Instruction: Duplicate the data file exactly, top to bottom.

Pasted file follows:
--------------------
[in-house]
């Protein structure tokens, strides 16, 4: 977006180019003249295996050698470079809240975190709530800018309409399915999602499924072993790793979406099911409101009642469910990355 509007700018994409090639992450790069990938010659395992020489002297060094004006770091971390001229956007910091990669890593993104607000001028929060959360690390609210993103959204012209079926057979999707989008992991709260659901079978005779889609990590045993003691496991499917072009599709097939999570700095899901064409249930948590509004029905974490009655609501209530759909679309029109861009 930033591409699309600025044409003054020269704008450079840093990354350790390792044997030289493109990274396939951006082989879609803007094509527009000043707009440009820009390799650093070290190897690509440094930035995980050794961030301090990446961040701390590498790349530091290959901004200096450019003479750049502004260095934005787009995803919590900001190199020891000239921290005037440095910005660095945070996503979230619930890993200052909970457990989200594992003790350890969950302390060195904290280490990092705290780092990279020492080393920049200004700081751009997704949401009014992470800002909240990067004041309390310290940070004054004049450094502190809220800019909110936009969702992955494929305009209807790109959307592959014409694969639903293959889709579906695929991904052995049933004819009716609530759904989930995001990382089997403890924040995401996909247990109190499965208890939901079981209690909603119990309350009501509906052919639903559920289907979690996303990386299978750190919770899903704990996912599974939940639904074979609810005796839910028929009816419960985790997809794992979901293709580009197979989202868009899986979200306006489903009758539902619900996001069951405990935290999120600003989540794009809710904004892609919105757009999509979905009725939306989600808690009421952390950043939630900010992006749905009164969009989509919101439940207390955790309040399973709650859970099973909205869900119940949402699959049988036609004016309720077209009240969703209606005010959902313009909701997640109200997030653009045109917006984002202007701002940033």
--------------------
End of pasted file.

[in-house]
């Protein structure tokens, strides 16, 4: 977006180019003249295996050698470079809240975190709530800018309409399915999602499924072993790793979406099911409101009642469910990355 509007700018994409090639992450790069990938010659395992020489002297060094004006770091971390001229956007910091990669890593993104607000001028929060959360690390609210993103959204012209079926057979999707989008992991709260659901079978005779889609990590045993003691496991499917072009599709097939999570700095899901064409249930948590509004029905974490009655609501209530759909679309029109861009 930033591409699309600025044409003054020269704008450079840093990354350790390792044997030289493109990274396939951006082989879609803007094509527009000043707009440009820009390799650093070290190897690509440094930035995980050794961030301090990446961040701390590498790349530091290959901004200096450019003479750049502004260095934005787009995803919590900001190199020891000239921290005037440095910005660095945070996503979230619930890993200052909970457990989200594992003790350890969950302390060195904290280490990092705290780092990279020492080393920049200004700081751009997704949401009014992470800002909240990067004041309390310290940070004054004049450094502190809220800019909110936009969702992955494929305009209807790109959307592959014409694969639903293959889709579906695929991904052995049933004819009716609530759904989930995001990382089997403890924040995401996909247990109190499965208890939901079981209690909603119990309350009501509906052919639903559920289907979690996303990386299978750190919770899903704990996912599974939940639904074979609810005796839910028929009816419960985790997809794992979901293709580009197979989202868009899986979200306006489903009758539902619900996001069951405990935290999120600003989540794009809710904004892609919105757009999509979905009725939306989600808690009421952390950043939630900010992006749905009164969009989509919101439940207390955790309040399973709650859970099973909205869900119940949402699959049988036609004016309720077209009240969703209606005010959902313009909701997640109200997030653009045109917006984002202007701002940033």